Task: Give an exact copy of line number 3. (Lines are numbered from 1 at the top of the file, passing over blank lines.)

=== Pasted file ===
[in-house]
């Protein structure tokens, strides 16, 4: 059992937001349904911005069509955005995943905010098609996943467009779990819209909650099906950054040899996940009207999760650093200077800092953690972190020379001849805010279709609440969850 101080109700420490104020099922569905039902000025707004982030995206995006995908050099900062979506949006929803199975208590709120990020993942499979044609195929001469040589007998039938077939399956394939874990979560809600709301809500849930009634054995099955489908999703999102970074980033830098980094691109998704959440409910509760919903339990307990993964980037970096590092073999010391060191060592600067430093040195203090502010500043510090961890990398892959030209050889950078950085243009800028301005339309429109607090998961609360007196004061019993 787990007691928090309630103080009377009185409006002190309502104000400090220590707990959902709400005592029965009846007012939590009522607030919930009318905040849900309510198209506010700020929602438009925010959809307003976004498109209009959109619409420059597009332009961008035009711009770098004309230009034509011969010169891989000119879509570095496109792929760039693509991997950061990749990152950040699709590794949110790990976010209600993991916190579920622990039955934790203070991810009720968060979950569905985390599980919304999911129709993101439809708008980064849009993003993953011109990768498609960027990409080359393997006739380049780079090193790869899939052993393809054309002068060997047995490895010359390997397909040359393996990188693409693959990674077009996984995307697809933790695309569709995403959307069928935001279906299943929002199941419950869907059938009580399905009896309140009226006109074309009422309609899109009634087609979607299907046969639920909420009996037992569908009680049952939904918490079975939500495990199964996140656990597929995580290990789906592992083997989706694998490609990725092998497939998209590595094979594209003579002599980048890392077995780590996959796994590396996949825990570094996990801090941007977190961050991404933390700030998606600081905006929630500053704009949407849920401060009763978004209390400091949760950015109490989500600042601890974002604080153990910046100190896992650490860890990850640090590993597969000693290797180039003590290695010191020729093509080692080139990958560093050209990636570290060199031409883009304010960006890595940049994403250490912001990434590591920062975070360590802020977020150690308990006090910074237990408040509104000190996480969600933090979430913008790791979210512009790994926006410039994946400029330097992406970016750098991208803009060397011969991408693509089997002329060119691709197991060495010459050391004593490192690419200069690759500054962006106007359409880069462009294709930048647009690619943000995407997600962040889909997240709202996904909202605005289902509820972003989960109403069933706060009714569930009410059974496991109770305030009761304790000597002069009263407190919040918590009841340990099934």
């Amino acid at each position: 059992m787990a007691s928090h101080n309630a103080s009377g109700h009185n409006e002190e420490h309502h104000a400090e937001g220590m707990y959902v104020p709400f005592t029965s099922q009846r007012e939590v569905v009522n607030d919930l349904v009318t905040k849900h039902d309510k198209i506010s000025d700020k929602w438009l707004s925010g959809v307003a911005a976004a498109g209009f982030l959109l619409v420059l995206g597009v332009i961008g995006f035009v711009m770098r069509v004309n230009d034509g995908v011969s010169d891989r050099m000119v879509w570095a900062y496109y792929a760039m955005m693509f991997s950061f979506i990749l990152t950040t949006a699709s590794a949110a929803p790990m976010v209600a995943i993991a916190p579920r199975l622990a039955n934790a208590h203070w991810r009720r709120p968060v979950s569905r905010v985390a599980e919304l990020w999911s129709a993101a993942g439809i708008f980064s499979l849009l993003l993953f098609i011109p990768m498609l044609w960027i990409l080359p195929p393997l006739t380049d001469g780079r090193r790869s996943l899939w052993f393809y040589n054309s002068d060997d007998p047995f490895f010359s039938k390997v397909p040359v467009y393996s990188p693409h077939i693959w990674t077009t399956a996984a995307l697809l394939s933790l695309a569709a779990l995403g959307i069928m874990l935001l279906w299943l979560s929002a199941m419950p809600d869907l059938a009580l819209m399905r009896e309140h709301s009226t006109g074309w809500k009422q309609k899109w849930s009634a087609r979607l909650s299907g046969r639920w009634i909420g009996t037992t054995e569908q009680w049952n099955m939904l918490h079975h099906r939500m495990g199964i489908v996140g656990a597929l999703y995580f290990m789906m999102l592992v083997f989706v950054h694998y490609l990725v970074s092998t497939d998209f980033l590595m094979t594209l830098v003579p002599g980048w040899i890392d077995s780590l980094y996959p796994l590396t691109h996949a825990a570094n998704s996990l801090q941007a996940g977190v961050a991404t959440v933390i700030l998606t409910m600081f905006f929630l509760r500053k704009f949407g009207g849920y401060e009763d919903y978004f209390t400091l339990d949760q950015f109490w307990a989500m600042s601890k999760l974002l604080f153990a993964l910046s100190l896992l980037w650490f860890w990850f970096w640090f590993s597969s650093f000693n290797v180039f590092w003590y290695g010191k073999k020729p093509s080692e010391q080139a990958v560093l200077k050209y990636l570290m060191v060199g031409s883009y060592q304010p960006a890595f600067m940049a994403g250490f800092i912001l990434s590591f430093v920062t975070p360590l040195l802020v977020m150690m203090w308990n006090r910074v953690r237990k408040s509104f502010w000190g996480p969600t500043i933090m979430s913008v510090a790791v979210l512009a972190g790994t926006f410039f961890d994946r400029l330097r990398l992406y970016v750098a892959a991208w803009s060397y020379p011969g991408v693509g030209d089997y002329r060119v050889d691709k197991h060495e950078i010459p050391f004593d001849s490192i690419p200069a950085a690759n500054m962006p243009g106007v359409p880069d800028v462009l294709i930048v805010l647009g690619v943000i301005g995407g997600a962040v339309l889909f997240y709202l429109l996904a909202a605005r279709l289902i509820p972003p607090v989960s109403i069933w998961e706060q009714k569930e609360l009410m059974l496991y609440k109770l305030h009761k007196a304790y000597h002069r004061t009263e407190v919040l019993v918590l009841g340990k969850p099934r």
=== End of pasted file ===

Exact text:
């Amino acid at each position: 059992m787990a007691s928090h101080n309630a103080s009377g109700h009185n409006e002190e420490h309502h104000a400090e937001g220590m707990y959902v104020p709400f005592t029965s099922q009846r007012e939590v569905v009522n607030d919930l349904v009318t905040k849900h039902d309510k198209i506010s000025d700020k929602w438009l707004s925010g959809v307003a911005a976004a498109g209009f982030l959109l619409v420059l995206g597009v332009i961008g995006f035009v711009m770098r069509v004309n230009d034509g995908v011969s010169d891989r050099m000119v879509w570095a900062y496109y792929a760039m955005m693509f991997s950061f979506i990749l990152t950040t949006a699709s590794a949110a929803p790990m976010v209600a995943i993991a916190p579920r199975l622990a039955n934790a208590h203070w991810r009720r709120p968060v979950s569905r905010v985390a599980e919304l990020w999911s129709a993101a993942g439809i708008f980064s499979l849009l993003l993953f098609i011109p990768m498609l044609w960027i990409l080359p195929p393997l006739t380049d001469g780079r090193r790869s996943l899939w052993f393809y040589n054309s002068d060997d007998p047995f490895f010359s039938k390997v397909p040359v467009y393996s990188p693409h077939i693959w990674t077009t399956a996984a995307l697809l394939s933790l695309a569709a779990l995403g959307i069928m874990l935001l279906w299943l979560s929002a199941m419950p809600d869907l059938a009580l819209m399905r009896e309140h709301s009226t006109g074309w809500k009422q309609k899109w849930s009634a087609r979607l909650s299907g046969r639920w009634i909420g009996t037992t054995e569908q009680w049952n099955m939904l918490h079975h099906r939500m495990g199964i489908v996140g656990a597929l999703y995580f290990m789906m999102l592992v083997f989706v950054h694998y490609l990725v970074s092998t497939d998209f980033l590595m094979t594209l830098v003579p002599g980048w040899i890392d077995s780590l980094y996959p796994l590396t691109h996949a825990a570094n998704s996990l801090q941007a996940g977190v961050a991404t959440v933390i700030l998606t409910m600081f905006f929630l509760r500053k704009f949407g009207g849920y401060e009763d919903y978004f209390t400091l339990d949760q950015f109490w307990a989500m600042s601890k999760l974002l604080f153990a993964l910046s100190l896992l980037w650490f860890w990850f970096w640090f590993s597969s650093f000693n290797v180039f590092w003590y290695g010191k073999k020729p093509s080692e010391q080139a990958v560093l200077k050209y990636l570290m060191v060199g031409s883009y060592q304010p960006a890595f600067m940049a994403g250490f800092i912001l990434s590591f430093v920062t975070p360590l040195l802020v977020m150690m203090w308990n006090r910074v953690r237990k408040s509104f502010w000190g996480p969600t500043i933090m979430s913008v510090a790791v979210l512009a972190g790994t926006f410039f961890d994946r400029l330097r990398l992406y970016v750098a892959a991208w803009s060397y020379p011969g991408v693509g030209d089997y002329r060119v050889d691709k197991h060495e950078i010459p050391f004593d001849s490192i690419p200069a950085a690759n500054m962006p243009g106007v359409p880069d800028v462009l294709i930048v805010l647009g690619v943000i301005g995407g997600a962040v339309l889909f997240y709202l429109l996904a909202a605005r279709l289902i509820p972003p607090v989960s109403i069933w998961e706060q009714k569930e609360l009410m059974l496991y609440k109770l305030h009761k007196a304790y000597h002069r004061t009263e407190v919040l019993v918590l009841g340990k969850p099934r």